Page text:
os.walk can be surprisingly slow
Because DWiki is entirely filesystem based, its 'metadata' is the state of the filesystem. Thus, creating the previous and next links requires walking WanderingThoughts' directory hierarchy to find out the order of the entries. Once I saw the times, I immediately started wondering if I was doing this traversal as fast as I could be.
The natural way to do directory traversal is with the os module
os.walk generator. DWiki's
traversal needed to generate both filenames and their modification
times, so the core of the code was roughly:
for rt, ds, fs in os.walk(dpath): for f in fs: fn = os.path.join(rt, f) yield os.getmtime(fn), fn
I benchmarked this against three alternate versions: a recursive list
version, an iterative list version, and an iterative generator version.
All of them are a bit less than twice as fast as the
with the generator version slightly faster than the others. (To my
(Generator-ness or lack thereof isn't important for DWiki, and some other requirements make the iterative version simpler. In my test program the generator versions are converted to lists as part of the timing.)
Further experimentation showed that the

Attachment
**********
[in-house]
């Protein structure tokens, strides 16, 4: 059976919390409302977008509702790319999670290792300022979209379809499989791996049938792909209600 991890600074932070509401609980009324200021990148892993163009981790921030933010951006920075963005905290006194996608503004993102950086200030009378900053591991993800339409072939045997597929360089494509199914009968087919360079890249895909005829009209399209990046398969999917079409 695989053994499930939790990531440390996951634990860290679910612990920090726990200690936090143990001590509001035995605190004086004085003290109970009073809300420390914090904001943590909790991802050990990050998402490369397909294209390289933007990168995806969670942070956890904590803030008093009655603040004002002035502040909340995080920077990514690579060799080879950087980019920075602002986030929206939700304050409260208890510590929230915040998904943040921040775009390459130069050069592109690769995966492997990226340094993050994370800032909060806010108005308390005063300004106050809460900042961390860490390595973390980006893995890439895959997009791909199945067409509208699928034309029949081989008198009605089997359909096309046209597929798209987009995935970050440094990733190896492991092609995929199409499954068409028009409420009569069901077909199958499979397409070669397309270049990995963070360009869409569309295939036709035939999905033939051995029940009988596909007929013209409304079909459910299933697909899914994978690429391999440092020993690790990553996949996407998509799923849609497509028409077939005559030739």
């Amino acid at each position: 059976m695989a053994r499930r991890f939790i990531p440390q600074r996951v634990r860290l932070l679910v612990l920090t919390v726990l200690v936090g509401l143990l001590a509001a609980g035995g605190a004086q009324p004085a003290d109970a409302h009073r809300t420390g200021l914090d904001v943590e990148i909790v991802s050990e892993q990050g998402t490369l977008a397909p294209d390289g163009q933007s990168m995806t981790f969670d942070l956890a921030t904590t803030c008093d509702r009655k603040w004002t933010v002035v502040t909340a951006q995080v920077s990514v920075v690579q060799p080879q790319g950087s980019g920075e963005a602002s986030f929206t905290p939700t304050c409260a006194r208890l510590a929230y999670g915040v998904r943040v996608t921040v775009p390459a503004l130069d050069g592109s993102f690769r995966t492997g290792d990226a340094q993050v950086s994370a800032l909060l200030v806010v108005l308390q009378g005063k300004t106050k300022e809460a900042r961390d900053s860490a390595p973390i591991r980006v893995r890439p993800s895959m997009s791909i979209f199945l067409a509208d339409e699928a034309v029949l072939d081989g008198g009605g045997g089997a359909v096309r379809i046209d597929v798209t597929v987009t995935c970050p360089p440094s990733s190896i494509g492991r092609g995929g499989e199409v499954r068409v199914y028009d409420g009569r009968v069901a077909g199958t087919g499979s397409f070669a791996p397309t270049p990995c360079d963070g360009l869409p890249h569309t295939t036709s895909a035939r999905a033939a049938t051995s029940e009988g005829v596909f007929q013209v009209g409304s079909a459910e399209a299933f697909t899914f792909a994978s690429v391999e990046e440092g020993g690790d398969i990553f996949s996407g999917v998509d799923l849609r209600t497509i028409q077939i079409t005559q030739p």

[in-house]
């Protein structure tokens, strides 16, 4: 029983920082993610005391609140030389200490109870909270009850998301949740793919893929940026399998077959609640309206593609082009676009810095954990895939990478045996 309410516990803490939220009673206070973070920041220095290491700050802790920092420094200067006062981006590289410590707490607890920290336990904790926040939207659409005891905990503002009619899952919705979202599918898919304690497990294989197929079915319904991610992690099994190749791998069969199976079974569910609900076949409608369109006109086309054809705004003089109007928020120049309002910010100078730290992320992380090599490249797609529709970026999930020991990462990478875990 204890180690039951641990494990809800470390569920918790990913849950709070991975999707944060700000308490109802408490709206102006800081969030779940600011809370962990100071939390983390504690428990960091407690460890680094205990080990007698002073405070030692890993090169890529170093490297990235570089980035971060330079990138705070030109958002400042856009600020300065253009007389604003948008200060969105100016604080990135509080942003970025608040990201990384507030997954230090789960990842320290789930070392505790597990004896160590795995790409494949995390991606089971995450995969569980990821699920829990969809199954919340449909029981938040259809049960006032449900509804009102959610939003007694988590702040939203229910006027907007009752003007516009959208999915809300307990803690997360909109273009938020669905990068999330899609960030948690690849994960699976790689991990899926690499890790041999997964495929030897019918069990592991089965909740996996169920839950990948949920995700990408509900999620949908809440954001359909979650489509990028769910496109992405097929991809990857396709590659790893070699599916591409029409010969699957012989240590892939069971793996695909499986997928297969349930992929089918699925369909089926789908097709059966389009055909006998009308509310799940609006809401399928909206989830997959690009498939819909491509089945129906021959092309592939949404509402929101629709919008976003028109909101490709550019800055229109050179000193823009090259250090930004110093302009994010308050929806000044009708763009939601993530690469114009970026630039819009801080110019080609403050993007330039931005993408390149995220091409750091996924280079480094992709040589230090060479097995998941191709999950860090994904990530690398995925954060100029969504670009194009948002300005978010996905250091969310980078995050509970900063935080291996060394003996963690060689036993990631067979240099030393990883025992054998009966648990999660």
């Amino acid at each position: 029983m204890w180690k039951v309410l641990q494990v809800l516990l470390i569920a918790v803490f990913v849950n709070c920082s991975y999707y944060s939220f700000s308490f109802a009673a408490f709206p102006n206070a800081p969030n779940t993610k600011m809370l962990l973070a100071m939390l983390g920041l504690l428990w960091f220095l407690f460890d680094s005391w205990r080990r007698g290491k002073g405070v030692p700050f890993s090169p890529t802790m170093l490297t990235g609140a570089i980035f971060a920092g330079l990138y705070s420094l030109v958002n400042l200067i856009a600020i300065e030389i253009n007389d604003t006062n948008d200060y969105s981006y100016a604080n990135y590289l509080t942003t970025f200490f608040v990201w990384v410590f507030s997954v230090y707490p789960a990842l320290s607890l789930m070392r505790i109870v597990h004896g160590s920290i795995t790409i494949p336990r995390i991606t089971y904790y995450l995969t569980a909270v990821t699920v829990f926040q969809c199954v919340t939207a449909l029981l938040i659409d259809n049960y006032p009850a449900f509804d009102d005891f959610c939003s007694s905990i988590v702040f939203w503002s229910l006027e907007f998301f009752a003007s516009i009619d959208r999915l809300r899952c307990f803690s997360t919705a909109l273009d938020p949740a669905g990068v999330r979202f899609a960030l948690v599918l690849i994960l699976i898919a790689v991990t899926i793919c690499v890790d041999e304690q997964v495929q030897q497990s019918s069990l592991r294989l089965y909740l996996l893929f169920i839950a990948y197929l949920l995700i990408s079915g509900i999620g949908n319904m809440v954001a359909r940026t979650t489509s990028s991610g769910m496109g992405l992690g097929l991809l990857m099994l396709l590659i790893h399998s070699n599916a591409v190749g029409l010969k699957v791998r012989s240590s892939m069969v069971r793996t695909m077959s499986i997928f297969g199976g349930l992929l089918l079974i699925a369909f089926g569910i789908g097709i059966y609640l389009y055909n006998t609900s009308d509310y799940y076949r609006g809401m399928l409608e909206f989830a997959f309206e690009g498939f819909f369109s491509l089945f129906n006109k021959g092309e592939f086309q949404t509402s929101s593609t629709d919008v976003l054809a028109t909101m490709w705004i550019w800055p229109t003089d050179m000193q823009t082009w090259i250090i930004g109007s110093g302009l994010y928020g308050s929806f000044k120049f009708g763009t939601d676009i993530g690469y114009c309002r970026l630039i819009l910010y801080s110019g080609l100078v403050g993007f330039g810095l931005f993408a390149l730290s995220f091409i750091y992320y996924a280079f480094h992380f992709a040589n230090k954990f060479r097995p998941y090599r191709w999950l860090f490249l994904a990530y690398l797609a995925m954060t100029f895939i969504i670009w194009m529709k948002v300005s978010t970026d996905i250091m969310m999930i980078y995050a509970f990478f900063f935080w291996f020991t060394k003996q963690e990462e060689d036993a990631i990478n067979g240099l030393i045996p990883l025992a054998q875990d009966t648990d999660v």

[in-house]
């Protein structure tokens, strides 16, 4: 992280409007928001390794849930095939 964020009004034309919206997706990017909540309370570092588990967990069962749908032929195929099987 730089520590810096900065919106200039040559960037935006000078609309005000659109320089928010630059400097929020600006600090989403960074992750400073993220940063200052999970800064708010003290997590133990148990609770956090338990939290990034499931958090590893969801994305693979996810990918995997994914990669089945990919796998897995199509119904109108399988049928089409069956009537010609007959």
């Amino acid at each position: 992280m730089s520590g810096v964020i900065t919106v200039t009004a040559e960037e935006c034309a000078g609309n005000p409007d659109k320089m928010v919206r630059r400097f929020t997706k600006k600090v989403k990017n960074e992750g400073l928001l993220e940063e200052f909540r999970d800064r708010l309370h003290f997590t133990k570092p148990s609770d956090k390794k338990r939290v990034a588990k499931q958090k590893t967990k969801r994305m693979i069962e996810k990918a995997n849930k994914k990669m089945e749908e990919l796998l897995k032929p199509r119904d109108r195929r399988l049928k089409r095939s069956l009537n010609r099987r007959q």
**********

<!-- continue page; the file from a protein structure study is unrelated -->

os.getmtime call accounted for
about 30% of the time of the
os.walk version. Apparently in Python,
stat() isn't as speedy as I might have hoped. Thus the major speedup
in my alternate versions is that they can
stat() each entry only once;
os.walk version has to stat each twice, once in
os.walk to see if
it's a directory and once in my code to get the modification time.
os.walk without returning the modification time still wasn't
as fast as my alternate versions, although it was much closer. I suspect
that the remaining slowdown is because
os.walk is a recursive
generator, which means it has to trickle results up through several
levels, and I add another level of
yield on top.
Then I spent the rest of today's hacking time coding a neat scheme for pre-parsing DWiki's templates to speed them up, only to find out that it was slower than the current brute force template processing. That's sometimes how it goes with performance tuning; your best improvements are from ten minute hacks, and your hour long nice work gets discarded in the end.